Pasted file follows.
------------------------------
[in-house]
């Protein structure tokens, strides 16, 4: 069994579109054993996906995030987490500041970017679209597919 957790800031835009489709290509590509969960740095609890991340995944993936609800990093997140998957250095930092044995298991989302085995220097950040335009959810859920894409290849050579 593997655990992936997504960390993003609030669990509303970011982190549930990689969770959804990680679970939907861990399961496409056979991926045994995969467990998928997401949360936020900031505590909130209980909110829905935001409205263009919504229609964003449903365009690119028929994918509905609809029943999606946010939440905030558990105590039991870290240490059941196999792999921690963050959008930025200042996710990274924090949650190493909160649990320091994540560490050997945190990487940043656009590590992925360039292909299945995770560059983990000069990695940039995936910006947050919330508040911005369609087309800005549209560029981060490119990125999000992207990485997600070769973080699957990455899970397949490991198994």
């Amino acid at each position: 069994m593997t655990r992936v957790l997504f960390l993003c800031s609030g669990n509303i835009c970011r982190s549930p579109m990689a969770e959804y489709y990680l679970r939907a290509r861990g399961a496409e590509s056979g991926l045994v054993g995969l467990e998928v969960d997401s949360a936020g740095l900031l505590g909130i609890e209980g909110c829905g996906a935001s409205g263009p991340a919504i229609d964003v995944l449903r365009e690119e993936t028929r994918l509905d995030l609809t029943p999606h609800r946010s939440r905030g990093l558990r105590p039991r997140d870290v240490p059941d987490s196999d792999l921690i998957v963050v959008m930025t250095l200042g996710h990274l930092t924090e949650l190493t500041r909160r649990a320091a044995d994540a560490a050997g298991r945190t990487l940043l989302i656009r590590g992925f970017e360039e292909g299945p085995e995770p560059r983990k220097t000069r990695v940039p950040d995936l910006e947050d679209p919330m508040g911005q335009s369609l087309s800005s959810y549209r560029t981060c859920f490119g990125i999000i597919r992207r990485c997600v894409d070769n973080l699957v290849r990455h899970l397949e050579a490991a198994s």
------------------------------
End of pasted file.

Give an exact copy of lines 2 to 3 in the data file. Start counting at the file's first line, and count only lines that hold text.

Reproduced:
């Protein structure tokens, strides 16, 4: 069994579109054993996906995030987490500041970017679209597919 957790800031835009489709290509590509969960740095609890991340995944993936609800990093997140998957250095930092044995298991989302085995220097950040335009959810859920894409290849050579 593997655990992936997504960390993003609030669990509303970011982190549930990689969770959804990680679970939907861990399961496409056979991926045994995969467990998928997401949360936020900031505590909130209980909110829905935001409205263009919504229609964003449903365009690119028929994918509905609809029943999606946010939440905030558990105590039991870290240490059941196999792999921690963050959008930025200042996710990274924090949650190493909160649990320091994540560490050997945190990487940043656009590590992925360039292909299945995770560059983990000069990695940039995936910006947050919330508040911005369609087309800005549209560029981060490119990125999000992207990485997600070769973080699957990455899970397949490991198994």
């Amino acid at each position: 069994m593997t655990r992936v957790l997504f960390l993003c800031s609030g669990n509303i835009c970011r982190s549930p579109m990689a969770e959804y489709y990680l679970r939907a290509r861990g399961a496409e590509s056979g991926l045994v054993g995969l467990e998928v969960d997401s949360a936020g740095l900031l505590g909130i609890e209980g909110c829905g996906a935001s409205g263009p991340a919504i229609d964003v995944l449903r365009e690119e993936t028929r994918l509905d995030l609809t029943p999606h609800r946010s939440r905030g990093l558990r105590p039991r997140d870290v240490p059941d987490s196999d792999l921690i998957v963050v959008m930025t250095l200042g996710h990274l930092t924090e949650l190493t500041r909160r649990a320091a044995d994540a560490a050997g298991r945190t990487l940043l989302i656009r590590g992925f970017e360039e292909g299945p085995e995770p560059r983990k220097t000069r990695v940039p950040d995936l910006e947050d679209p919330m508040g911005q335009s369609l087309s800005s959810y549209r560029t981060c859920f490119g990125i999000i597919r992207r990485c997600v894409d070769n973080l699957v290849r990455h899970l397949e050579a490991a198994s």